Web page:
Right off the bat, the LORD gave Abram a vision, and said to him:
“Do not be afraid, Abram. I am your shield, your exceedingly great reward.”
The Hebrew word for shield is magen.
I want to pause for a moment and speak of the Israeli flag. There are many who believe that the emblem on the Israeli flag represents the star of various pagan deities that appear in Amos 5:25-26 and repeated in Acts 7:43, and that this particular six-pointed star is used in witchcraft. This view is ridiculous and also anti-Semitic. It is another way that anti-Zionists try and discredit the modern State of Israel. I have heard the accusation numerous times, and I have even heard it from lovers of Israel!
First of all, the emblem on the Israeli flag is known as the Magen David, which actually means David's Shield and not star of David. It is actually incorrect to refer to the symbol as the star of David.
Secondly, the six-pointed emblem is actually a representation of the name of David, which in Hebrew is spelled dalet vav dalet. In ancient Hebrew, the letter dalet was represented by a triangle. The vav carries the meaning of something that connects; we would call it a conjunction in English.
The Magen David is an ancient dalet pointing up to heaven, and an ancient dalet pointing down to earth, and intertwined - or connected - together. What a beautiful representation of King David, to whom God gave a beautiful covenant and the messianic promise of a kingdom that would never end through one of his offspring. Dalet vav dalet.
Thirdly, the "star" most often used in witchcraft is the five-pointed pentagram, and even then it has a circle around it. The six-pointed star is rarely used in witchcraft, and when it is, it is always with a circle around it. And it is never interconnected the way the Magen David is.
If you are one of those people who are going to freak out about the six-pointed "star" on the Israeli flag, then I hope you are at least consistent and have extreme misgivings about the 50 five-pointed stars on the United States flag as well.
And anyway, aren't stars technically round?
Anyway, in verse 1, The LORD assured Abram that He was his shield, which carries the meaning of protector. And the LORD is also the protector, or shield, of Israel. David's shield on Israel's flag is a perfect fit.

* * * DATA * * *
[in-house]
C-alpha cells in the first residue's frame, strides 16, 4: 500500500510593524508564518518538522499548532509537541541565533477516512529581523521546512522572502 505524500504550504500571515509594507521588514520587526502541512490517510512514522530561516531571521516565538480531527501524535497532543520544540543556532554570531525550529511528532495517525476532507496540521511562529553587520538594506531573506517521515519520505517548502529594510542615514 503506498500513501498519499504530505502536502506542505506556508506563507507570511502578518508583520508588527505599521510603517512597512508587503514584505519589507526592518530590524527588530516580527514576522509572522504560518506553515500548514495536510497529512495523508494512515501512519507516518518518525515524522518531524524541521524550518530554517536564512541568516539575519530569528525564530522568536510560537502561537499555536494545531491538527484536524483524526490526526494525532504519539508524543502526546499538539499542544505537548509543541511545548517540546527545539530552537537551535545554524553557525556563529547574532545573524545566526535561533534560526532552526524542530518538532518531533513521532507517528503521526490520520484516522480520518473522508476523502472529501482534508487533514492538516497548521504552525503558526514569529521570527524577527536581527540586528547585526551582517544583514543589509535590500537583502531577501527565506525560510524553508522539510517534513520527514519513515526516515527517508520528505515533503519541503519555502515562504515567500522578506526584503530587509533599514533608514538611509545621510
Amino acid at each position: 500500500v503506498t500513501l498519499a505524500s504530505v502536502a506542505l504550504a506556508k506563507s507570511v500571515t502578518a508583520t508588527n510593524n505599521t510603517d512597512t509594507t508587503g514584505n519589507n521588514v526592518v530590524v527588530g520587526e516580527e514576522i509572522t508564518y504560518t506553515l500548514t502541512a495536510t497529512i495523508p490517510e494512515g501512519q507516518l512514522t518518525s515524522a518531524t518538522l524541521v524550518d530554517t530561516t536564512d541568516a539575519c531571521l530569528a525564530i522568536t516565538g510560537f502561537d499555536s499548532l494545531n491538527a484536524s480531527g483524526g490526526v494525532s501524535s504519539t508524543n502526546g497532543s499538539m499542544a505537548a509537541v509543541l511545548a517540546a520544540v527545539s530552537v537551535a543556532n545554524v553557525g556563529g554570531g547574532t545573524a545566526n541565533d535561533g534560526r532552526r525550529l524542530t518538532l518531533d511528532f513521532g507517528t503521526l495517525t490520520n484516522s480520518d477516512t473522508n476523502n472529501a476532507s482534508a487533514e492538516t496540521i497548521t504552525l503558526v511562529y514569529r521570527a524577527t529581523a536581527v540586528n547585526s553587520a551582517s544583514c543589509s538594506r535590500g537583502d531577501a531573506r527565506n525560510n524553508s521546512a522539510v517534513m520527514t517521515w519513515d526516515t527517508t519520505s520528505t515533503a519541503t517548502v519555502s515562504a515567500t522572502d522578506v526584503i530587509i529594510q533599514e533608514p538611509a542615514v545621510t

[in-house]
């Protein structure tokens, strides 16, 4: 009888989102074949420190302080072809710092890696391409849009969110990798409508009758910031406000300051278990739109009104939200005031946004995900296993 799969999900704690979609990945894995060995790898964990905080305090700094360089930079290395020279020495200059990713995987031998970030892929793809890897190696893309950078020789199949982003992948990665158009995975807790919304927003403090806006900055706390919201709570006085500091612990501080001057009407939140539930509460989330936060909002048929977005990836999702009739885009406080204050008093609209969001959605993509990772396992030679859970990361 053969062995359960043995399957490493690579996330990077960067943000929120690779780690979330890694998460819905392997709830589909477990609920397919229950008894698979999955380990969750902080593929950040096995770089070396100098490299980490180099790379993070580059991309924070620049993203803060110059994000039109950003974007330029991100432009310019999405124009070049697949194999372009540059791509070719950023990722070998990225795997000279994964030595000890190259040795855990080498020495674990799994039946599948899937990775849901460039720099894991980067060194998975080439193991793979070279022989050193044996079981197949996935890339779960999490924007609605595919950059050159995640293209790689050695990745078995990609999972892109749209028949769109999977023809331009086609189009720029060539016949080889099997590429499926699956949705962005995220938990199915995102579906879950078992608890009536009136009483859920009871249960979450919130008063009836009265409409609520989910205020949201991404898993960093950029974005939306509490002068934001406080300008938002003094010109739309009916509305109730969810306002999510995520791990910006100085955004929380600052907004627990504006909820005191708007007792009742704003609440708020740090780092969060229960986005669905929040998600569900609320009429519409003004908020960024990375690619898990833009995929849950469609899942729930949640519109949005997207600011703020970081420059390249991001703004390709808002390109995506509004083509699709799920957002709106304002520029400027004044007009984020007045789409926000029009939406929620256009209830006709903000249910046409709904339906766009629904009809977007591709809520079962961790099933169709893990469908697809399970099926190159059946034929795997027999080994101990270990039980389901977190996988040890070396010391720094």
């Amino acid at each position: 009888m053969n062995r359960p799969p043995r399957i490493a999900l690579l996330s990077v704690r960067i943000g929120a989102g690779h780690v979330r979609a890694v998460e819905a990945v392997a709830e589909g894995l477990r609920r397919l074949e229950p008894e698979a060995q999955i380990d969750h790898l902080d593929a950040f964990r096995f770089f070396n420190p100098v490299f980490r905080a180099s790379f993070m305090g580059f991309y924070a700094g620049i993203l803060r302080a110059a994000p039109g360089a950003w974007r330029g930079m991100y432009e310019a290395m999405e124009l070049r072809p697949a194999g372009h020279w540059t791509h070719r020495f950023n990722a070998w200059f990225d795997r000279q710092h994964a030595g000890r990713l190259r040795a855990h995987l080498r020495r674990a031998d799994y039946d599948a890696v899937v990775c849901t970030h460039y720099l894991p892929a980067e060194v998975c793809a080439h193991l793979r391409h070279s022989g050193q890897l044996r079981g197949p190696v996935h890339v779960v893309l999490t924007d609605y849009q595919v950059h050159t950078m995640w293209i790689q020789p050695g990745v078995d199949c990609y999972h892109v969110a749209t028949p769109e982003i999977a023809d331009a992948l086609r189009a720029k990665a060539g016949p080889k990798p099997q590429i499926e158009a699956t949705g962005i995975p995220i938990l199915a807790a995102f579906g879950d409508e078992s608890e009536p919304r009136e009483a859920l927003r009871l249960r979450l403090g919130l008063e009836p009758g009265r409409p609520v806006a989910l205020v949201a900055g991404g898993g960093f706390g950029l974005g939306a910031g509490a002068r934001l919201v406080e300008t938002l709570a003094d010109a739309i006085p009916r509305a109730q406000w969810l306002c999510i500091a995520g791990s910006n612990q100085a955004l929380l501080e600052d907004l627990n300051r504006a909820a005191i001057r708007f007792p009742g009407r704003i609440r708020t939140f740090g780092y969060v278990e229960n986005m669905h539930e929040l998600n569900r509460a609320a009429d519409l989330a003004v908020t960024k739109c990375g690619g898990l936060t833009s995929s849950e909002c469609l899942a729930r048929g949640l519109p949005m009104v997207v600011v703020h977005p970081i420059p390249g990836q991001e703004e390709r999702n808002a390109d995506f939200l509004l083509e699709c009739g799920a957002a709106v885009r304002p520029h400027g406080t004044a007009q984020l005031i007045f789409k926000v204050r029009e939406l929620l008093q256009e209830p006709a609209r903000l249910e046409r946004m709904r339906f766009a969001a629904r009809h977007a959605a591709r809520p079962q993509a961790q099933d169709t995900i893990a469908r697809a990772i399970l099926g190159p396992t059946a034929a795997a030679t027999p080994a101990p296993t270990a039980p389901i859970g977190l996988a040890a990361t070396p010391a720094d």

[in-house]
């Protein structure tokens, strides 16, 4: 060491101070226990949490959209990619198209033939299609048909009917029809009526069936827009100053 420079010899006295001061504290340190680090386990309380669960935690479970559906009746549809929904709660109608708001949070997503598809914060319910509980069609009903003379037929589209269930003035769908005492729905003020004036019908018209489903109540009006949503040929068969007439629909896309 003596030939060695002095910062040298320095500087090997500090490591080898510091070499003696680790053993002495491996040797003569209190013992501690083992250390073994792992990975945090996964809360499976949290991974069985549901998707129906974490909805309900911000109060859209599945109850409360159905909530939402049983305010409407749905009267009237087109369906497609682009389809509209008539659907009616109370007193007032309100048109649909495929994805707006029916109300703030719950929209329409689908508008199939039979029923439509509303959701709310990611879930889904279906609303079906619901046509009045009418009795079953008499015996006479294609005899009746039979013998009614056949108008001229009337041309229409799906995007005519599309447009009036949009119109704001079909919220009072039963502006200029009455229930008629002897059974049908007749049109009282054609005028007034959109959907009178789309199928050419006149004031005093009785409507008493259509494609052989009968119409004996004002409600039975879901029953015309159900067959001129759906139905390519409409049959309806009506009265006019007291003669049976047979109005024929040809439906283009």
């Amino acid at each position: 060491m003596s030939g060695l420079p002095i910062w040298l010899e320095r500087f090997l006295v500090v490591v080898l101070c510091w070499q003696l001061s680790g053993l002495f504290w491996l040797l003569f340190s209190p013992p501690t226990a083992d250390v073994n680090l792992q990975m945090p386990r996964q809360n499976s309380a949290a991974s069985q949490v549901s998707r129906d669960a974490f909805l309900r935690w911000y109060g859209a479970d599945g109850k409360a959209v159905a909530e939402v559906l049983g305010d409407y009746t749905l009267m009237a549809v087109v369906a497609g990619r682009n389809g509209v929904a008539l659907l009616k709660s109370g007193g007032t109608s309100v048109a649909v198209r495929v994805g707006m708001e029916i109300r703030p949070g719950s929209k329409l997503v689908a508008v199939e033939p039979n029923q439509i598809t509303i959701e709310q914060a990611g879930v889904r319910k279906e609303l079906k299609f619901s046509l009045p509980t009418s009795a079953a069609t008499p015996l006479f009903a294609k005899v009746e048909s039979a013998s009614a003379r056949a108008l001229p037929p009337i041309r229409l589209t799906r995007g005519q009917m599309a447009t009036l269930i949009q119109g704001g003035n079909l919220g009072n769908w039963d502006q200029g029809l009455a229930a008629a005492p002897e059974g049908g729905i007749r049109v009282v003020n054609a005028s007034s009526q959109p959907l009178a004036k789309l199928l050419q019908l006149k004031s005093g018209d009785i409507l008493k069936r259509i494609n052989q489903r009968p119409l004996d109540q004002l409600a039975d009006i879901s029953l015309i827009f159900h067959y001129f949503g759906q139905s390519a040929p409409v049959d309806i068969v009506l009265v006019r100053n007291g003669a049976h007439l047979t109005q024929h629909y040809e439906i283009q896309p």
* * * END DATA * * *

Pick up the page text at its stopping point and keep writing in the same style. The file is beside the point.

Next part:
Right away, Abram questioned the LORD because in his old age, he was childless and his heir was his servant Eliezer. (This was a very common custom in the Middle East, in the event that a man had no heir).
And even though he was questioning God in verse 2, Abram addressed the creator as Adonai Yehovah, and this is the first of many places that this name is used of the LORD. He is saying "O Master YHVH," a term that demonstrates Abram's absolute faith that YHVH is in charge. This compound name of God, Adonai YHVH, shows up again and again in the scriptures, always in the context of the everlasting covenant. It cannot be seen in our English translations, which typically use Lord GOD or sovereign LORD.
In fact, when King David was given his own covenant in 2 Samuel 7, Adonai Yehovah was used 7 times in David's prayer. The context is the forever throne, which links the messianic Davidic Covenant to the everlasting Abrahamic Covenant.
The LORD then brought Abram outside and had him try and number the stars (which of course Abram could not) and promised him numerous descendants, just like those beautiful stars.
|Here it is again.|
And he believed in the LORD, and He accounted it to him for righteousness.
In verse 6, we have the first mention of that word believe. The Hebrew word is aman, from which we get the words for faith (emunah), truth (emet), and amen (amen!).
The words are all intertwined. In Revelation 3:14 we read,
‘These things says the Amen, the Faithful and True Witness
My next post will continue with the unfolding Abrahamic Covenant. Click here to read it.